I saw this in the NY Times, & thought it would be interest to many of us, so here it is...
March 8, 2006
Whiskeys of The Times
Time for Some Irish, but Why the Wait?
By ERIC ASIMOV
FIRST of all, let me extend a pre-emptive apology. It's not right that the issue of Irish whiskey comes up only in the days leading up to St. Patrick's Day. For a whiskey with such a pedigree to be consigned to the category of ethnic celebration — not that there's anything wrong with that, as Jerry Seinfeld used to say — pays dutiful lip service to a spirit that deserves much better.
Though no one can prove the legend that whiskey was invented in Ireland 1,000 years ago or so, it's a fair bet that you could stir things up in a Dublin bar by arguing the point. Scotland may have an equal claim as the originator of whiskey, and may have the upper hand commercially today, but 200 years ago it was Irish whiskey that held sway among connoisseurs — outside Scotland, of course.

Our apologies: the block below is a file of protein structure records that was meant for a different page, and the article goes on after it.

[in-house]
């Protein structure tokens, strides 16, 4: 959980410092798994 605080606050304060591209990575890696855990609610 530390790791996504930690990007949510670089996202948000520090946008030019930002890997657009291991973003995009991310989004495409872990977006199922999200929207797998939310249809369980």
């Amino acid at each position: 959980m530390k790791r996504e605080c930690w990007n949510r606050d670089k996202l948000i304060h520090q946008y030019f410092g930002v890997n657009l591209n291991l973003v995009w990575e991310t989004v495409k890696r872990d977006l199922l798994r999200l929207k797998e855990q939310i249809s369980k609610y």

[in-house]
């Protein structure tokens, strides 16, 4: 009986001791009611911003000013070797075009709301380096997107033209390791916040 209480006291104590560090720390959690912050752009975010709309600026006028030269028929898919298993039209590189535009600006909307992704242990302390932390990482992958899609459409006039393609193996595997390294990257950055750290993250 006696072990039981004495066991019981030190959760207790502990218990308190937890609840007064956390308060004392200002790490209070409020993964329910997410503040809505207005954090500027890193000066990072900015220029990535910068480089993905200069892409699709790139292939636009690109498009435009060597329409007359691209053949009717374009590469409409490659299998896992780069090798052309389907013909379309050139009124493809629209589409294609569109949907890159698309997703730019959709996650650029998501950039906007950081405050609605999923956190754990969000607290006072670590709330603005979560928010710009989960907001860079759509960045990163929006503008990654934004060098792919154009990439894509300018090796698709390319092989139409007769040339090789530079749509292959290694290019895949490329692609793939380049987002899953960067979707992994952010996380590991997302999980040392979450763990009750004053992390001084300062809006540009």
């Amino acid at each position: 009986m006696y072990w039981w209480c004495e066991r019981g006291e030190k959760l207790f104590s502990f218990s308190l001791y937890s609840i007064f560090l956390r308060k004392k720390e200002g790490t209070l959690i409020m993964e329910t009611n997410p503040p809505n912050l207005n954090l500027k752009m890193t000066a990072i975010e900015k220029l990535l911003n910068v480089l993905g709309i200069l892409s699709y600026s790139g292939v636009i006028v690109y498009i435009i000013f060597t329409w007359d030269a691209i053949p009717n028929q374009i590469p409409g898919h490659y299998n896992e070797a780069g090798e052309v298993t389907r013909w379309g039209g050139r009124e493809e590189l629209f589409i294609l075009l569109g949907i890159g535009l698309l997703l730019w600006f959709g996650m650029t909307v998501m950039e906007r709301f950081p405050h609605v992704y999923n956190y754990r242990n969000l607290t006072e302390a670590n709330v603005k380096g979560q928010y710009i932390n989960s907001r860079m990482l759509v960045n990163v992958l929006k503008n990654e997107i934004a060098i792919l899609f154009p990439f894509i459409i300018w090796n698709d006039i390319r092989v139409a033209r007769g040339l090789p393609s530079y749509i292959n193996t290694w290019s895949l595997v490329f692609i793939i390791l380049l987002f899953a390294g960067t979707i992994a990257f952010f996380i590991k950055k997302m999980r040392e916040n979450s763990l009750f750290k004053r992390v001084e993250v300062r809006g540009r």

What happened? In the 19th century the Irish whiskey industry was shaken by famine, abstinence movements and new technology that undercut Irish distilling methods. It survived, but nearly died in the 20th century, when Prohibition, conflict with Britain and war eliminated its most important export markets.
Yet from its nearly moribund state, the Irish whiskey industry has rebounded in the last decade. Today, as the Dining section's tasting panel affirmed, the selection, range and quality of Irish whiskeys are probably better than they have been in most people's memory.
Florence Fabricant and I were joined by two guests, Ethan R. Kelley, the spirit sommelier at the Brandy Library in TriBeCa, and Eben Klemm, director of cocktail development for B. R. Guest, a restaurant group that includes Dos Caminos, Fiamma and Vento. We sampled 16 Irish whiskeys and found an unexpected variety in this undervalued, under-explored category. It wasn't a large selection — a mere dram compared with the river of whiskey produced by the 100 or so distilleries in Scotland. Irish whiskey has only three distillers — Midleton and Bushmills, both owned by Irish Distillers, a division of Pernod Ricard, and the independent Cooley, an upstart that was founded in 1987.
Yet these were distinctive whiskeys for the most part. Even sibling brands that share a distillery, like Cooley's Connemara, Clontarf and Kilbeggan, and Midleton's Redbreast and Tullamore Dew, have their own characters. And our tasting provided a ready answer to that frequently asked question: What's the difference between Irish and Scotch whiskeys?